[12] Rac MW, Dashe JS, Wells CE, et al. Ultrasound predictors of placental invasion: the Placenta Accreta Index. Am J Obstet Gynecol, 2015; 212, 343.e1−343.e3437. doi:  10.1016/j.ajog.2014.10.022
    [13] Tovbin J, Melcer Y, Shor S, et al. Prediction of morbidly adherent placenta using a scoring system. Ultrasound Obstet Gynecol, 2016; 48, 504−10. doi:  10.1002/uog.15813
    [14] Marsoosi V, Ghotbizadeh F, Hashemi N, et al. Development of a scoring system for prediction of placenta accreta and determine the accuracy of its results. J Matern Fetal Neonatal Med, 2020; 33, 1824−30. doi:  10.1080/14767058.2018.1531119
    [15] Weiniger CF, Einav S, Deutsch L, et al. Outcomes of prospectively collected consecutive cases of antenatal suspected placenta accreta. Int J Obstet Anesth, 2013; 22, 273−9. doi:  10.1016/j.ijoa.2013.04.014
    [16] Cali G, Forlani F, Lees C, et al. Prenatal ultrasound staging system for placenta accreta spectrum disorders. Ultrasound Obstet Gynecol, 2019; 53, 752−60.
    [17] Dall'Asta A, Calì G, Forlani F, et al. Evaluation of perioperative complications using a newly described staging system for placenta accreta spectrum. Eur J Obstet Gynecol Reprod Biol, 2020; 250, 54−60. doi:  10.1016/j.ejogrb.2020.04.038
    [18] Gilboa Y, Spira M, Mazaki-Tovi S, et al. A novel sonographic scoring system for antenatal risk assessment of obstetric complications in suspected morbidly adherent placenta. J Ultrasound Med, 2015; 34, 561−7. doi:  10.7863/ultra.34.4.561
    [19] Obstetric Care Consensus No. Obstetric Care Consensus No. 7: Placenta Accreta Spectrum. Obstet Gynecol, 2018; 132, e259−75. doi:  10.1097/AOG.0000000000002983
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Correlation of An Ultrasonic Scoring System and Intraoperative Blood Loss in Placenta Accreta Spectrum Disorders: A Retrospective Cohort Study

doi: 10.3967/bes2021.022
Funds:  This research is supported by The Capital health Development Research Project [2020-1-4039] and Key Program for Clinical Projects of Hospital [BYSY2018002]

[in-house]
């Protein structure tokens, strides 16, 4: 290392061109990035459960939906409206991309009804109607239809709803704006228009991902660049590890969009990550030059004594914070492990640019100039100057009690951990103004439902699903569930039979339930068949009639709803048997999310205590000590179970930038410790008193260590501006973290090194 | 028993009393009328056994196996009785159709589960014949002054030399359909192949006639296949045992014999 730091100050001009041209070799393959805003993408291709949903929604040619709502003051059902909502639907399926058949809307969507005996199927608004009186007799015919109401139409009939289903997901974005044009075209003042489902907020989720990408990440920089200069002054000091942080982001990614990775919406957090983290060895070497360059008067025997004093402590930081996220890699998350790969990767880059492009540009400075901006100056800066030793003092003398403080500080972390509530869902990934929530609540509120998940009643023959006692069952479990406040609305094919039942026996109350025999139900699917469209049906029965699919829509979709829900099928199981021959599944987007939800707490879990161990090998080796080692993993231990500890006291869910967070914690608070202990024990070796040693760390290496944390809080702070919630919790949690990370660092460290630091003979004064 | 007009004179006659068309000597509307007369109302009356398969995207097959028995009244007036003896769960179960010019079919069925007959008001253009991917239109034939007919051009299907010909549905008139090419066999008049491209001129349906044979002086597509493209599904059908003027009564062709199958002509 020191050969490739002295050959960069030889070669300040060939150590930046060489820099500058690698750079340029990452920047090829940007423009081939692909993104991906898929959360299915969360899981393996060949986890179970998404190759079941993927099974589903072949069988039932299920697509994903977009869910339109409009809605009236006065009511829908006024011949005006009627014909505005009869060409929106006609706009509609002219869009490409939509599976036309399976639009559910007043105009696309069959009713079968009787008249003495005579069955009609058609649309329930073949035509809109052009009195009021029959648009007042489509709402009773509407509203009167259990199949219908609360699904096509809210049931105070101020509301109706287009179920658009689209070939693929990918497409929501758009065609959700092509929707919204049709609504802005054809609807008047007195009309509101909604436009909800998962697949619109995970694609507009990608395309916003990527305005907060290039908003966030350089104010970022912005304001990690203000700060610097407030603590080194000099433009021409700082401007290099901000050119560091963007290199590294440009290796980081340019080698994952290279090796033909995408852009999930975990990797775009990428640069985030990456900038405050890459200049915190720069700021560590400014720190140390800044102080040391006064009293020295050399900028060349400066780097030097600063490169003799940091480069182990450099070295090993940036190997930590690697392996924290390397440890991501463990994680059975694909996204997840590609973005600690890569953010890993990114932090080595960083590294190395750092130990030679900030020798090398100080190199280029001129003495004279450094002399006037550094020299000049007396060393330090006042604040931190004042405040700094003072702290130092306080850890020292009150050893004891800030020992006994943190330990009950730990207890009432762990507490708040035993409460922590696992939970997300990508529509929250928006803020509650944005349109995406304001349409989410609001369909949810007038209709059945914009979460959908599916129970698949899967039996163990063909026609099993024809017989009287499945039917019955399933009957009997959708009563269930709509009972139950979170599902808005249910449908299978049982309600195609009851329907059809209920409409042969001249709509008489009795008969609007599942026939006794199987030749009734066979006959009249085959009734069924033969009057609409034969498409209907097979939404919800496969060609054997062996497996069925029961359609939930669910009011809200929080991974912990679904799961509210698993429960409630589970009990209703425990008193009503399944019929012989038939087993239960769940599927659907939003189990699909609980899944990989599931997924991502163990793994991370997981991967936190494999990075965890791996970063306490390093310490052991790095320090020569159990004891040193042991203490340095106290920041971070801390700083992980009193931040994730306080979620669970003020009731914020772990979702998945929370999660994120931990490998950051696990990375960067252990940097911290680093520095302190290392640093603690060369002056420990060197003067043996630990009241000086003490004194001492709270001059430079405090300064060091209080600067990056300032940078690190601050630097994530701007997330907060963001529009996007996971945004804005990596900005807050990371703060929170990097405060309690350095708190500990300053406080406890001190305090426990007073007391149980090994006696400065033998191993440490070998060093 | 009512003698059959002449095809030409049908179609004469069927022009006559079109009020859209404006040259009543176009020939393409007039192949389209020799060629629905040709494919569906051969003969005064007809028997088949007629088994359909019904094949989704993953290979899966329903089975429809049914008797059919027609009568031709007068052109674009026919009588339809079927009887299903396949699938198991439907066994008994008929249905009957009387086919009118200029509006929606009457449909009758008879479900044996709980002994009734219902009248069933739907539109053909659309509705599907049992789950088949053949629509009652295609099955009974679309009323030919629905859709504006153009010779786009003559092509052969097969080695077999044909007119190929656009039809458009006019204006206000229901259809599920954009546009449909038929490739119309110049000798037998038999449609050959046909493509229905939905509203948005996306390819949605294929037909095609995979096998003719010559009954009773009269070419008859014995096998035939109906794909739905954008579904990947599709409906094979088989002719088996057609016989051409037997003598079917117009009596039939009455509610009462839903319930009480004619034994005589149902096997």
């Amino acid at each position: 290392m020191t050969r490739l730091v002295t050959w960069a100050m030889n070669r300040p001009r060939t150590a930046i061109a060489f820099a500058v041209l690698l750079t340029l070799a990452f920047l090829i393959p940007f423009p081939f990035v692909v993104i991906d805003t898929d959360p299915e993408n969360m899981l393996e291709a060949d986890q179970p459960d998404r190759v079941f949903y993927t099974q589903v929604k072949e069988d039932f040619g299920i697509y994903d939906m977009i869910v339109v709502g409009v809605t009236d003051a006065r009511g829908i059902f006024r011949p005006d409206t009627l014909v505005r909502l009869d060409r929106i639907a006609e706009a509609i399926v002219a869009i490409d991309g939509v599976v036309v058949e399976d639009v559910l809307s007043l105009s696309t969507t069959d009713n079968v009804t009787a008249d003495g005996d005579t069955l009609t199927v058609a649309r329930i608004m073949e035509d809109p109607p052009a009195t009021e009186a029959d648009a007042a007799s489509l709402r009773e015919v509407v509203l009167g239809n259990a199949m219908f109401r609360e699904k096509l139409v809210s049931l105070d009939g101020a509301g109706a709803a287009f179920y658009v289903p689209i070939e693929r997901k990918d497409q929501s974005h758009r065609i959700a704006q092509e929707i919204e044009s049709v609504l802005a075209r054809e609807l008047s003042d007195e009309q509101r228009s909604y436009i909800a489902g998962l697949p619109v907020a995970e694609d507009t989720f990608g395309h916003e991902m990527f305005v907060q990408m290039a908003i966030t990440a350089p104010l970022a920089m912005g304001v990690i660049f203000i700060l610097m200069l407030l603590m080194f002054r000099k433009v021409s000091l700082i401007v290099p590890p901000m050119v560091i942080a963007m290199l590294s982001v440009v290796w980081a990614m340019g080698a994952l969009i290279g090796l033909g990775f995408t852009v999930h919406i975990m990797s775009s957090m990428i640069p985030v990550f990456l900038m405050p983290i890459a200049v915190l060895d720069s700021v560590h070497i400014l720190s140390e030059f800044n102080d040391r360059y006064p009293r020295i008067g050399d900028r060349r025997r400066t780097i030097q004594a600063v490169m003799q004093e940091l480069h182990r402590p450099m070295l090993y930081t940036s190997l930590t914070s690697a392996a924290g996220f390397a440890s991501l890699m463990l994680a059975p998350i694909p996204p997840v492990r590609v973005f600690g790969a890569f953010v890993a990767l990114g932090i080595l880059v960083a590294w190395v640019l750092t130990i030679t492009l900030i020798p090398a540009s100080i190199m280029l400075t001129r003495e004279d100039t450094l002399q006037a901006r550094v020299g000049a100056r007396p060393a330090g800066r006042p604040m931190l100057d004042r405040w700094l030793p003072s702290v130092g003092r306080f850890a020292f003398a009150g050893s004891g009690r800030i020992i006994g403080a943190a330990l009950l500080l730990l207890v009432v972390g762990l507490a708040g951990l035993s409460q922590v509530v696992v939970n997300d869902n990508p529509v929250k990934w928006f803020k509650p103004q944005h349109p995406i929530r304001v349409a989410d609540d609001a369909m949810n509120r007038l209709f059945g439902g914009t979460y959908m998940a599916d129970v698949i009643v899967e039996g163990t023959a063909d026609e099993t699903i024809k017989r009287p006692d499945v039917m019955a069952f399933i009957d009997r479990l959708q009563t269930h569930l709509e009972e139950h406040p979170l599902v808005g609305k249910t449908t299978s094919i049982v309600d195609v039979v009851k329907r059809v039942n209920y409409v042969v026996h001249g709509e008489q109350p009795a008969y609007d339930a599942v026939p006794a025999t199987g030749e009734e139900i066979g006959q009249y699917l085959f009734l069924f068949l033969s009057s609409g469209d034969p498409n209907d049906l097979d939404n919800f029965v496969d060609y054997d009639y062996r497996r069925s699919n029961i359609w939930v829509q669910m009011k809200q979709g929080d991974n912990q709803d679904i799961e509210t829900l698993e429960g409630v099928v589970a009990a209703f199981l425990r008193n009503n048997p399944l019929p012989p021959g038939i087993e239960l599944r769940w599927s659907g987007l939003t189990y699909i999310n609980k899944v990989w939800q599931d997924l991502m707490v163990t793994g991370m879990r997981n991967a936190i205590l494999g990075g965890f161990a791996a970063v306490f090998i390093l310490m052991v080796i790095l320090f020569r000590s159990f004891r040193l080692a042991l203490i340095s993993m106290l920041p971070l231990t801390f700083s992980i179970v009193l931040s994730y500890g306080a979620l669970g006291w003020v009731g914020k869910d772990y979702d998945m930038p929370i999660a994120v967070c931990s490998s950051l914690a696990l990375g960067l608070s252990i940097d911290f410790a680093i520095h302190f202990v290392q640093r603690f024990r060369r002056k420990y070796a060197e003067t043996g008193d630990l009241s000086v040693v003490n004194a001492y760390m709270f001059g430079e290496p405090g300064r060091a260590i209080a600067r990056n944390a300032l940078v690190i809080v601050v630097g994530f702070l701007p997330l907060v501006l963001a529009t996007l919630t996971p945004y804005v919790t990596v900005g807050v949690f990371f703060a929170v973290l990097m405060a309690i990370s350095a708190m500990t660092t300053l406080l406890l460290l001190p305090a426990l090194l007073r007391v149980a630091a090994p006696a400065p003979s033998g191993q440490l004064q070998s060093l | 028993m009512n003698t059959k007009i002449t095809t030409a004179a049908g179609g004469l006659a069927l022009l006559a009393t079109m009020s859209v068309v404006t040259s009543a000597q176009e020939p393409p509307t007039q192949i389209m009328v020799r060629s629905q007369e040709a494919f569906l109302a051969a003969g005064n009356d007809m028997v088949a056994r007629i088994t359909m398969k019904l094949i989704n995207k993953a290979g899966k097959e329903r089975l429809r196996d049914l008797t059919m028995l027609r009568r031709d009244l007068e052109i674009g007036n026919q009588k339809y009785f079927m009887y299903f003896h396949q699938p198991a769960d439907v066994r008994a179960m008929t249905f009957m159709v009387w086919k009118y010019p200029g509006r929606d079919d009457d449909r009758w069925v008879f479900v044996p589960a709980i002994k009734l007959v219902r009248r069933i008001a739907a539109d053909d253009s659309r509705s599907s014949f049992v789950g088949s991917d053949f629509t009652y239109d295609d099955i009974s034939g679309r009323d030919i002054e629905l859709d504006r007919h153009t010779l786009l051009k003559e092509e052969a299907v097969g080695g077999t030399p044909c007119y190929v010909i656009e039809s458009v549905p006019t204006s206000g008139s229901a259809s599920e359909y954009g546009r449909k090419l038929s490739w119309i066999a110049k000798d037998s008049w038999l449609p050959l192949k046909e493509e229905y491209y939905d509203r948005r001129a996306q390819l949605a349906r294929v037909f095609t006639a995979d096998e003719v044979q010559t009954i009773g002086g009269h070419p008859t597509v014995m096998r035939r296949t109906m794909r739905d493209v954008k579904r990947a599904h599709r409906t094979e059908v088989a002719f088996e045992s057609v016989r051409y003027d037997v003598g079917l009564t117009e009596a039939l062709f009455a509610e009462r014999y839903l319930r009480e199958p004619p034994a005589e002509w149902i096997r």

Abstract:   Objective  This study aims to investigate the correlation of an ultrasonic scoring system with intraoperative blood loss (IBL) in placenta accreta spectrum (PAS) disorders.  Methods  A retrospective cohort study was conducted between January 2015 and November 2019. Clinical data for patients with PAS have been obtained from medical records. Generalized additive models were used to explore the nonlinear relationships between ultrasonic scores and IBL. Logistic regressions were used to determine the differences in the risk of IBL ≥ 1,500 mL among groups with different ultrasonic scores.  Results  A total of 332 patients participated in the analysis. Generalized additive models showed a significant positive correlation between score and blood loss. The amount of IBL was increased due to the rise in the ultrasonic score. All cases were divided into three groups according to the scores (low score group: ≤ 6 points, n = 147; median score group: 7−9 points, n = 126; and high score group: ≥ 10 points, n = 59). Compared with the low score group, the high score group showed a higher risk of IBL ≥ 1,500 mL [odds ratio, 15.09; 95% confidence interval (3.85, 59.19); P ≤ 0.001] after a multivariable adjustment.  Conclusions  The risk of blood loss equal to or greater than 1,500 mL increases further when ultrasonic score greater than or equal to 10 points, the preparation for transfusion and referral mechanism should be considered.

CHEN Lian, SHI Hui Feng, JIANG Hai, SHI Xiao Ming, WANG Yuan Yuan, ZHANG Ai Qing, CHONG Yi Wen, ZHAO Yang Yu. Correlation of An Ultrasonic Scoring System and Intraoperative Blood Loss in Placenta Accreta Spectrum Disorders: A Retrospective Cohort Study[J]. Biomedical and Environmental Sciences, 2021, 34(2): 163-169. doi: 10.3967/bes2021.022
Citation: CHEN Lian, SHI Hui Feng, JIANG Hai, SHI Xiao Ming, WANG Yuan Yuan, ZHANG Ai Qing, CHONG Yi Wen, ZHAO Yang Yu. Correlation of An Ultrasonic Scoring System and Intraoperative Blood Loss in Placenta Accreta Spectrum Disorders: A Retrospective Cohort Study[J]. Biomedical and Environmental Sciences, 2021, 34(2): 163-169. doi: 10.3967/bes2021.022
    • Placenta accreta spectrum (PAS) is the general term used for abnormal adherence of the placental trophoblast to the uterine myometrium and is also referred to as morbidly adherent placenta[1]. Pathologists have classified three subtypes depending on the depth of trophoblast invasion into the myometrium: placenta accreta, placenta increta, and placenta percreta. Maternal morbidity and mortality can occur due to severe and life-threatening hemorrhage. As the number of cesarean sections of pregnant women has increased in recent years, the incidence of placenta previa and PAS disorders has also increased. In 2005, the incidence of PAS disorders rose to 1 in 533 births in the United States[2]. Similarly, the prevalence of PAS was 0.22% in a heterogeneous set of studies in China based on a meta-analysis[3]. Reported rates in the overall prevalence of placenta accreta range between 0.01% and 1% of livebirth[4,5]. Accurate prenatal prediction of PAS disorders severity and intraoperative blood loss (IBL) is important for preoperative preparation.